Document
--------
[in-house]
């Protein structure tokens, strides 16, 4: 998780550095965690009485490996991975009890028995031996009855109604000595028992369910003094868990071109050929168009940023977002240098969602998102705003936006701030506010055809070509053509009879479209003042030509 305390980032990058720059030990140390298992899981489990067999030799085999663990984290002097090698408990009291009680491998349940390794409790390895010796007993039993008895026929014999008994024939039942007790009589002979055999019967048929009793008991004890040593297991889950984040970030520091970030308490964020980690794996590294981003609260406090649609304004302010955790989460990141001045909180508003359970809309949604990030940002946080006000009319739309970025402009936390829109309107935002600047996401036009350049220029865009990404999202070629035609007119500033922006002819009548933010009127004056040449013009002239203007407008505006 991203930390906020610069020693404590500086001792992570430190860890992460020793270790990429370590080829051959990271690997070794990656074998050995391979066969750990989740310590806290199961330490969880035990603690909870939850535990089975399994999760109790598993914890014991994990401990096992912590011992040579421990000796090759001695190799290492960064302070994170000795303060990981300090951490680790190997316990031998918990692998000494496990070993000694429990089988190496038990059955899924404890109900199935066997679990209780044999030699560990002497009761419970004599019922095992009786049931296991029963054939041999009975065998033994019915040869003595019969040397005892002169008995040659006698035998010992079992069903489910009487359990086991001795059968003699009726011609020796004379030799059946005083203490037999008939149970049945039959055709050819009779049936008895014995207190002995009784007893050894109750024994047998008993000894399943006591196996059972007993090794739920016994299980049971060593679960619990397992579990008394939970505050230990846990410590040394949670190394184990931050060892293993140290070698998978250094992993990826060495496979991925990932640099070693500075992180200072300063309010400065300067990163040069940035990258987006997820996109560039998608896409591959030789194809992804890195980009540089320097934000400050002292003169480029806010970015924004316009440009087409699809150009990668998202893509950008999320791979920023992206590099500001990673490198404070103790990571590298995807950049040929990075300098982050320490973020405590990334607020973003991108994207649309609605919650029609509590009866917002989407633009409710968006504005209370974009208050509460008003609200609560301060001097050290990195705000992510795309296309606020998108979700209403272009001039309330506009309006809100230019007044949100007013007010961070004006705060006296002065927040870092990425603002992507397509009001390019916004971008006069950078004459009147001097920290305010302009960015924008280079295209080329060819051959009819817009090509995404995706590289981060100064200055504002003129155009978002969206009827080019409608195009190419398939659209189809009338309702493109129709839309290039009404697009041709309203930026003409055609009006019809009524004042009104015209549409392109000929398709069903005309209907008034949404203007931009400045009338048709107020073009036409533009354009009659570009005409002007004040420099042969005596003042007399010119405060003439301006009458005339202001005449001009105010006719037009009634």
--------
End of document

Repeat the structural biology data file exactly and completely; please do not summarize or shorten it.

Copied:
[in-house]
């Protein structure tokens, strides 16, 4: 998780550095965690009485490996991975009890028995031996009855109604000595028992369910003094868990071109050929168009940023977002240098969602998102705003936006701030506010055809070509053509009879479209003042030509 305390980032990058720059030990140390298992899981489990067999030799085999663990984290002097090698408990009291009680491998349940390794409790390895010796007993039993008895026929014999008994024939039942007790009589002979055999019967048929009793008991004890040593297991889950984040970030520091970030308490964020980690794996590294981003609260406090649609304004302010955790989460990141001045909180508003359970809309949604990030940002946080006000009319739309970025402009936390829109309107935002600047996401036009350049220029865009990404999202070629035609007119500033922006002819009548933010009127004056040449013009002239203007407008505006 991203930390906020610069020693404590500086001792992570430190860890992460020793270790990429370590080829051959990271690997070794990656074998050995391979066969750990989740310590806290199961330490969880035990603690909870939850535990089975399994999760109790598993914890014991994990401990096992912590011992040579421990000796090759001695190799290492960064302070994170000795303060990981300090951490680790190997316990031998918990692998000494496990070993000694429990089988190496038990059955899924404890109900199935066997679990209780044999030699560990002497009761419970004599019922095992009786049931296991029963054939041999009975065998033994019915040869003595019969040397005892002169008995040659006698035998010992079992069903489910009487359990086991001795059968003699009726011609020796004379030799059946005083203490037999008939149970049945039959055709050819009779049936008895014995207190002995009784007893050894109750024994047998008993000894399943006591196996059972007993090794739920016994299980049971060593679960619990397992579990008394939970505050230990846990410590040394949670190394184990931050060892293993140290070698998978250094992993990826060495496979991925990932640099070693500075992180200072300063309010400065300067990163040069940035990258987006997820996109560039998608896409591959030789194809992804890195980009540089320097934000400050002292003169480029806010970015924004316009440009087409699809150009990668998202893509950008999320791979920023992206590099500001990673490198404070103790990571590298995807950049040929990075300098982050320490973020405590990334607020973003991108994207649309609605919650029609509590009866917002989407633009409710968006504005209370974009208050509460008003609200609560301060001097050290990195705000992510795309296309606020998108979700209403272009001039309330506009309006809100230019007044949100007013007010961070004006705060006296002065927040870092990425603002992507397509009001390019916004971008006069950078004459009147001097920290305010302009960015924008280079295209080329060819051959009819817009090509995404995706590289981060100064200055504002003129155009978002969206009827080019409608195009190419398939659209189809009338309702493109129709839309290039009404697009041709309203930026003409055609009006019809009524004042009104015209549409392109000929398709069903005309209907008034949404203007931009400045009338048709107020073009036409533009354009009659570009005409002007004040420099042969005596003042007399010119405060003439301006009458005339202001005449001009105010006719037009009634």